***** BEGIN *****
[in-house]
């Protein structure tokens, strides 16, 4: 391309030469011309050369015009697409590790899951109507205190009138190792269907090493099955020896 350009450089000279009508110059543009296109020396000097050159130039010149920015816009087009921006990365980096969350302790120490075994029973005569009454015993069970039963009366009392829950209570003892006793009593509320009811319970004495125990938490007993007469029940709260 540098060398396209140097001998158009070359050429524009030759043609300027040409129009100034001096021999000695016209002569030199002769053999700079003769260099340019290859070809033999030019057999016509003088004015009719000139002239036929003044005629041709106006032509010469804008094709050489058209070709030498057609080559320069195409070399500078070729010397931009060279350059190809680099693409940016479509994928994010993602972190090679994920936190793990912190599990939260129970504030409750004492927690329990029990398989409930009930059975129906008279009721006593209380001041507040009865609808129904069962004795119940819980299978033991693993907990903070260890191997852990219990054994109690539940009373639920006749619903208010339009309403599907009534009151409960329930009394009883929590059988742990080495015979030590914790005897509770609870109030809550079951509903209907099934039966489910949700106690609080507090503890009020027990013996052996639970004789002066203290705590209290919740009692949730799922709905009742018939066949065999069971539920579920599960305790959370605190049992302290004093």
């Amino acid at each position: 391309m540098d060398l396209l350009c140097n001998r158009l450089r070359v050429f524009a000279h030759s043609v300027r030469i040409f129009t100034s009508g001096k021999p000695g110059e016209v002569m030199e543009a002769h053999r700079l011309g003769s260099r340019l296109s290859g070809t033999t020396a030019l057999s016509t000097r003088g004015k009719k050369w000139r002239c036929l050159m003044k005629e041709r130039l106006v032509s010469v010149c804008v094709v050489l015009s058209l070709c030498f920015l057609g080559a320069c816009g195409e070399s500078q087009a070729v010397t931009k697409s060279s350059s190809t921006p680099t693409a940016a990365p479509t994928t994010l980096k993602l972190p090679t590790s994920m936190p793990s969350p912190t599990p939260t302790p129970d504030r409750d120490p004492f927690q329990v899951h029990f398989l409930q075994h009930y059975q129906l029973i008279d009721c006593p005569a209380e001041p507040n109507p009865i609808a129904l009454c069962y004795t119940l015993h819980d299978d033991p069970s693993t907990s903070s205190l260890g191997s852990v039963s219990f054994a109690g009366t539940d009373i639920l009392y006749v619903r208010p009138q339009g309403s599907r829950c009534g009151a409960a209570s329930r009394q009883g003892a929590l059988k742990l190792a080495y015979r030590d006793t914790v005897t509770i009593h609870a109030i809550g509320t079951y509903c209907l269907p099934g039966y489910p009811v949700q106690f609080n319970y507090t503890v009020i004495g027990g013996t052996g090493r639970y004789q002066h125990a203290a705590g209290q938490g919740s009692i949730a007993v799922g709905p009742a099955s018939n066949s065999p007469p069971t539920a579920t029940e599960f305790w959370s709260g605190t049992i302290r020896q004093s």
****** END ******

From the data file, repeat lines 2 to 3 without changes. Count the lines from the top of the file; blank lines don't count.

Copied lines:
């Protein structure tokens, strides 16, 4: 391309030469011309050369015009697409590790899951109507205190009138190792269907090493099955020896 350009450089000279009508110059543009296109020396000097050159130039010149920015816009087009921006990365980096969350302790120490075994029973005569009454015993069970039963009366009392829950209570003892006793009593509320009811319970004495125990938490007993007469029940709260 540098060398396209140097001998158009070359050429524009030759043609300027040409129009100034001096021999000695016209002569030199002769053999700079003769260099340019290859070809033999030019057999016509003088004015009719000139002239036929003044005629041709106006032509010469804008094709050489058209070709030498057609080559320069195409070399500078070729010397931009060279350059190809680099693409940016479509994928994010993602972190090679994920936190793990912190599990939260129970504030409750004492927690329990029990398989409930009930059975129906008279009721006593209380001041507040009865609808129904069962004795119940819980299978033991693993907990903070260890191997852990219990054994109690539940009373639920006749619903208010339009309403599907009534009151409960329930009394009883929590059988742990080495015979030590914790005897509770609870109030809550079951509903209907099934039966489910949700106690609080507090503890009020027990013996052996639970004789002066203290705590209290919740009692949730799922709905009742018939066949065999069971539920579920599960305790959370605190049992302290004093």
């Amino acid at each position: 391309m540098d060398l396209l350009c140097n001998r158009l450089r070359v050429f524009a000279h030759s043609v300027r030469i040409f129009t100034s009508g001096k021999p000695g110059e016209v002569m030199e543009a002769h053999r700079l011309g003769s260099r340019l296109s290859g070809t033999t020396a030019l057999s016509t000097r003088g004015k009719k050369w000139r002239c036929l050159m003044k005629e041709r130039l106006v032509s010469v010149c804008v094709v050489l015009s058209l070709c030498f920015l057609g080559a320069c816009g195409e070399s500078q087009a070729v010397t931009k697409s060279s350059s190809t921006p680099t693409a940016a990365p479509t994928t994010l980096k993602l972190p090679t590790s994920m936190p793990s969350p912190t599990p939260t302790p129970d504030r409750d120490p004492f927690q329990v899951h029990f398989l409930q075994h009930y059975q129906l029973i008279d009721c006593p005569a209380e001041p507040n109507p009865i609808a129904l009454c069962y004795t119940l015993h819980d299978d033991p069970s693993t907990s903070s205190l260890g191997s852990v039963s219990f054994a109690g009366t539940d009373i639920l009392y006749v619903r208010p009138q339009g309403s599907r829950c009534g009151a409960a209570s329930r009394q009883g003892a929590l059988k742990l190792a080495y015979r030590d006793t914790v005897t509770i009593h609870a109030i809550g509320t079951y509903c209907l269907p099934g039966y489910p009811v949700q106690f609080n319970y507090t503890v009020i004495g027990g013996t052996g090493r639970y004789q002066h125990a203290a705590g209290q938490g919740s009692i949730a007993v799922g709905p009742a099955s018939n066949s065999p007469p069971t539920a579920t029940e599960f305790w959370s709260g605190t049992i302290r020896q004093s």